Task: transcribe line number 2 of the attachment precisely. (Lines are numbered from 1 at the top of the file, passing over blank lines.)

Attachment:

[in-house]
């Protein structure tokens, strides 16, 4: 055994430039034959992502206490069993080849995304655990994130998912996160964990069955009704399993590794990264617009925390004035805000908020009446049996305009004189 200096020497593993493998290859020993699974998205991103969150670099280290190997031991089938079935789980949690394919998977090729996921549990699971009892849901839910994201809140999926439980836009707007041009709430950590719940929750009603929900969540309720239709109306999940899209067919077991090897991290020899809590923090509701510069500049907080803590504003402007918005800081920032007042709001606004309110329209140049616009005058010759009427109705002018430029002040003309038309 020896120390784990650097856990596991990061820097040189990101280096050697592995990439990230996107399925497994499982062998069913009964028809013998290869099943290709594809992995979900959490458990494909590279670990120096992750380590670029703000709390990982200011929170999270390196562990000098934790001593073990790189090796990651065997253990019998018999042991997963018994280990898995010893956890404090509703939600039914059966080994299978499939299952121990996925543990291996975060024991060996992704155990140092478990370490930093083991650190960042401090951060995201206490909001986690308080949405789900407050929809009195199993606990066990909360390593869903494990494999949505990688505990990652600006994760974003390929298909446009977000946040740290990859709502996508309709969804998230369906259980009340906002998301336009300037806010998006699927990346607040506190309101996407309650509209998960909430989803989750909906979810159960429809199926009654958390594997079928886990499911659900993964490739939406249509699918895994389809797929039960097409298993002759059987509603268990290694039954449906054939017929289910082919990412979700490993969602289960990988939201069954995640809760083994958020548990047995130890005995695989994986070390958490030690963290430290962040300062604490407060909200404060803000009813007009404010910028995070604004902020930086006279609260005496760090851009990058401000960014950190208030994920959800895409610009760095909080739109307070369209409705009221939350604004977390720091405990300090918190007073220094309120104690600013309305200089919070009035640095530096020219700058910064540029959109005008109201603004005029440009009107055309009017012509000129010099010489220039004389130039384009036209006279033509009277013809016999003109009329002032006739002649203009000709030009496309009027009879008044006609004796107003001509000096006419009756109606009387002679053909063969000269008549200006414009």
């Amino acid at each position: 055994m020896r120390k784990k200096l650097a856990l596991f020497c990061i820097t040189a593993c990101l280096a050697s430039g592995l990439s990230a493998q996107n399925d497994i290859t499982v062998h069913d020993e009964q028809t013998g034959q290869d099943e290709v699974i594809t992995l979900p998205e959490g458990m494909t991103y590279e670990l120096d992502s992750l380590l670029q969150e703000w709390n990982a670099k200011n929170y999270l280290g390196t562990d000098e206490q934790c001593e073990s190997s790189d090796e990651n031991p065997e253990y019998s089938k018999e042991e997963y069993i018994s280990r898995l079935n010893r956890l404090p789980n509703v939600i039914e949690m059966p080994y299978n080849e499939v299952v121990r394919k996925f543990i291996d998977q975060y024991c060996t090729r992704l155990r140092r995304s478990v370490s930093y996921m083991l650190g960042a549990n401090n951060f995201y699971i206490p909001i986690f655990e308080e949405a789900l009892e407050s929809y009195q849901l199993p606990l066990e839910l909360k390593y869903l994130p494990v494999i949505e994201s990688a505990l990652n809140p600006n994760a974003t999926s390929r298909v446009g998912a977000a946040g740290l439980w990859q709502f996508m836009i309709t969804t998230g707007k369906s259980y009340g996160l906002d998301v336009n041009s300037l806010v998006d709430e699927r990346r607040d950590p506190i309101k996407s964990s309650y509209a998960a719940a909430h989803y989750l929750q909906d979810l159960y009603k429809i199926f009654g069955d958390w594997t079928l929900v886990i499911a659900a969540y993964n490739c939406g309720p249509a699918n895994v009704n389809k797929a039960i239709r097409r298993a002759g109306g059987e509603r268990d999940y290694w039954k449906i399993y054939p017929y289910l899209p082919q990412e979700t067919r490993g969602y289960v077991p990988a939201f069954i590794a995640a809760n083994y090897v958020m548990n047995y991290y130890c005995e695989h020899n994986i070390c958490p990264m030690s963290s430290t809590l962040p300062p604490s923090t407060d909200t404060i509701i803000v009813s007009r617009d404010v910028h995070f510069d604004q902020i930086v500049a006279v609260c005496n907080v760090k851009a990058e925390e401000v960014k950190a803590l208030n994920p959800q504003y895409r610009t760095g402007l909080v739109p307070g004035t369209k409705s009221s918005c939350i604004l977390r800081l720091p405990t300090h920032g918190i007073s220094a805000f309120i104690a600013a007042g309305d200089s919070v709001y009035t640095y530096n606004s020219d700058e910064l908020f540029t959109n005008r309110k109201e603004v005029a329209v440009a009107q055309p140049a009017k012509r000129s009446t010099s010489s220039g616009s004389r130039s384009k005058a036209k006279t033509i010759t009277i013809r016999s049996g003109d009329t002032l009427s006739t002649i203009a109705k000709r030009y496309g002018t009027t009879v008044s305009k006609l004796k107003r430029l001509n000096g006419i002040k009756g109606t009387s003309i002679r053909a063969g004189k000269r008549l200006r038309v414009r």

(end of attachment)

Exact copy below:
């Protein structure tokens, strides 16, 4: 055994430039034959992502206490069993080849995304655990994130998912996160964990069955009704399993590794990264617009925390004035805000908020009446049996305009004189 200096020497593993493998290859020993699974998205991103969150670099280290190997031991089938079935789980949690394919998977090729996921549990699971009892849901839910994201809140999926439980836009707007041009709430950590719940929750009603929900969540309720239709109306999940899209067919077991090897991290020899809590923090509701510069500049907080803590504003402007918005800081920032007042709001606004309110329209140049616009005058010759009427109705002018430029002040003309038309 020896120390784990650097856990596991990061820097040189990101280096050697592995990439990230996107399925497994499982062998069913009964028809013998290869099943290709594809992995979900959490458990494909590279670990120096992750380590670029703000709390990982200011929170999270390196562990000098934790001593073990790189090796990651065997253990019998018999042991997963018994280990898995010893956890404090509703939600039914059966080994299978499939299952121990996925543990291996975060024991060996992704155990140092478990370490930093083991650190960042401090951060995201206490909001986690308080949405789900407050929809009195199993606990066990909360390593869903494990494999949505990688505990990652600006994760974003390929298909446009977000946040740290990859709502996508309709969804998230369906259980009340906002998301336009300037806010998006699927990346607040506190309101996407309650509209998960909430989803989750909906979810159960429809199926009654958390594997079928886990499911659900993964490739939406249509699918895994389809797929039960097409298993002759059987509603268990290694039954449906054939017929289910082919990412979700490993969602289960990988939201069954995640809760083994958020548990047995130890005995695989994986070390958490030690963290430290962040300062604490407060909200404060803000009813007009404010910028995070604004902020930086006279609260005496760090851009990058401000960014950190208030994920959800895409610009760095909080739109307070369209409705009221939350604004977390720091405990300090918190007073220094309120104690600013309305200089919070009035640095530096020219700058910064540029959109005008109201603004005029440009009107055309009017012509000129010099010489220039004389130039384009036209006279033509009277013809016999003109009329002032006739002649203009000709030009496309009027009879008044006609004796107003001509000096006419009756109606009387002679053909063969000269008549200006414009």